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    I have to completely agree with you on this. The way I see it, many of the mono-normal types in the competitive game need a certain special trait about them before they become useful. For Miltank (UU) it's the move Milk Drink, plus it's high defenses. For Blissey (OU) it's her high HP and SpD. Other mono-normal types require more move-based incentives for use, such as Smeargle (UU) with Sketch. With such obvious OU threats as the ever-present Terrakion and Conkeldurr, creating a mono-normal type that could be used PURELY for it's type as the concept suggests would make for an interesting feat.
  18. jas61292

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    Not to reiterate myself too much, but I would like to post in agreement with Okuu on Poison not being a bad type. The problems that Poison has are not that it has crippling weaknesses or that it has problems switching in or anything like that. The only problems presented are that it doesn't have good offensive coverage. But seriously does that make it a bad type at all? How many Pokemon make OU by only running STAB moves? Very very few. Being a bad offensive typing won't stop a Pokemon with the right coverage, and being a good defensive typing will only serve to make things even easier. The fact is, poison is not bad, there are just not good Poison Pokemon.

    Fire/Poison, on the other hand, does indeed have major weaknesses, and as such I believe it to be a significantly worse typing that pure Poison. Sure, its offensive coverage might be better, but any Poison typing worth using is going to need a coverage move to beat Steels anyways, so in reality, it is not as big a difference as people make it out to be. At the same time though, Fire typing adds important weaknesses to Rock and Water, and doubles the Ground weakness, without covering up any weaknesses that existed already. And as stated by No Luck Involved above, while it may have 7 resistances, all of these are usually coupled with attacks that threaten it. However, it still leaves it able to hard counter a few Pokemon, instantly giving it a niche we can work off of. It is for these reasons why I think Fire/Poison would work well for this concept, but pure Poison would not.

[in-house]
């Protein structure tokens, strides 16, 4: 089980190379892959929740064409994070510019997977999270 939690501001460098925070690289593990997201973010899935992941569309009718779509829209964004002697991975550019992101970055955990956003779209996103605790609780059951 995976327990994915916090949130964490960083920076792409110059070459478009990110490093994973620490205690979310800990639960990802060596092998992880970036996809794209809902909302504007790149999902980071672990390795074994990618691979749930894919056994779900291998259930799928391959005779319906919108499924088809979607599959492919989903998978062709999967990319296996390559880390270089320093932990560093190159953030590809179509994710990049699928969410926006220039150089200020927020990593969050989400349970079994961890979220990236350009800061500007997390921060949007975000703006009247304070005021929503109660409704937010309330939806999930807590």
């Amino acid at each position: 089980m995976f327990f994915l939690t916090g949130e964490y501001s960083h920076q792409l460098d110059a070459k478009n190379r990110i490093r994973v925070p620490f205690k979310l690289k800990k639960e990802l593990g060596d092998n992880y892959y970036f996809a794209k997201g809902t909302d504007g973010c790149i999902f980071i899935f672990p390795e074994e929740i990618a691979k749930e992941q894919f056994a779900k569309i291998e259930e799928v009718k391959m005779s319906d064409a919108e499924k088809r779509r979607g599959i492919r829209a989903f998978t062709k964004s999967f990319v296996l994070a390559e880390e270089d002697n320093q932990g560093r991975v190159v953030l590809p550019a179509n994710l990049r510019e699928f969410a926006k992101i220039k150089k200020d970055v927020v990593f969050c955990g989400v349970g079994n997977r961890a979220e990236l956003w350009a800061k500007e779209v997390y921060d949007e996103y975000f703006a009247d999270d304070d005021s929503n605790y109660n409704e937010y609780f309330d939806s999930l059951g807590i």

Finally, I just want to touch on Ice/Steel. I feel like people are giving steel too much credit and not objectively analyzing the real problems with this typing. Sure, it has plenty of resistances thanks to Steel, but how many are actually important. Dragon? Sure that's nice, but every dragon in existence carries a Ground Fighting or Fire move, meaning that it is unlikely to be able to wall any of them. Ice? Well that's the only thing Ice itself already does right, its not like adding Steel changes too much. And outside of those, is there really anything else worth mentioning? All the other common attacking types, Ground, Fighting, Fire, Rock, Water, and Electric, hit it for neutral or better. But most importantly of all are its weaknesses. Double to Fire and double to Fighting, in addition to a ground weakness. Having a double weakness to fighting is arguably the worst weakness to have in the OU metagame, with only a double rock weakness being anywhere near as crippling. Look at the list of OU Pokemon, and you will see only one Pokemon with such a weakness. Tyranitar. They guy with everything else going for it is the only one able to overcome that weakness. If nothing else, that should show you how bad such a flaw can be. I really feel that despite being part steel, Ice/Steel has enough flaws to make a fantastic typing for this concept.
  19. jap killa

    jap killa

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    I think that Ice / Poison could be a very interesting typing. Ice is commonly know as the best offensive typing, but the worst defensive typing, while poison is the worst offensive, but a decent defensive typing. pokemon would have decent STAB synergy, unfortunately completely walled by steels. However, I think this could be an interesting concept in contradicting stabs in terms of usefulness.
  20. srk1214

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    Not to be patronizing... but if what makes Fire/Poison bad is the Fire part, then WHY DON'T WE JUST DO MONOFIRE?! -end rant-
  21. Deck Knight

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    Want to say I do appreciate all the end-topic discussion here, but it's cemented my position that Fire/Poison is significantly different enough from both Fire and Poison to warrant a position.

    I've also been following the notes on Bug/Psychic. They're pretty cool things that the typing can do, but I feel like its weaknesses to Rock, Fire, and Dark are significant enough drawbacks that it's still pretty "bad." The whole point has been to find bad but unique and salvagable types, and I think the list we've got represents a plethora of options that could go a lot of different ways.

    The slate shall be:

    Fire
    Poison
    Bug / Psychic
    Fire / Poison
    Ice / Rock
    Ice / Steel


    Now onto the big kahuna. What typing are we going to build this around.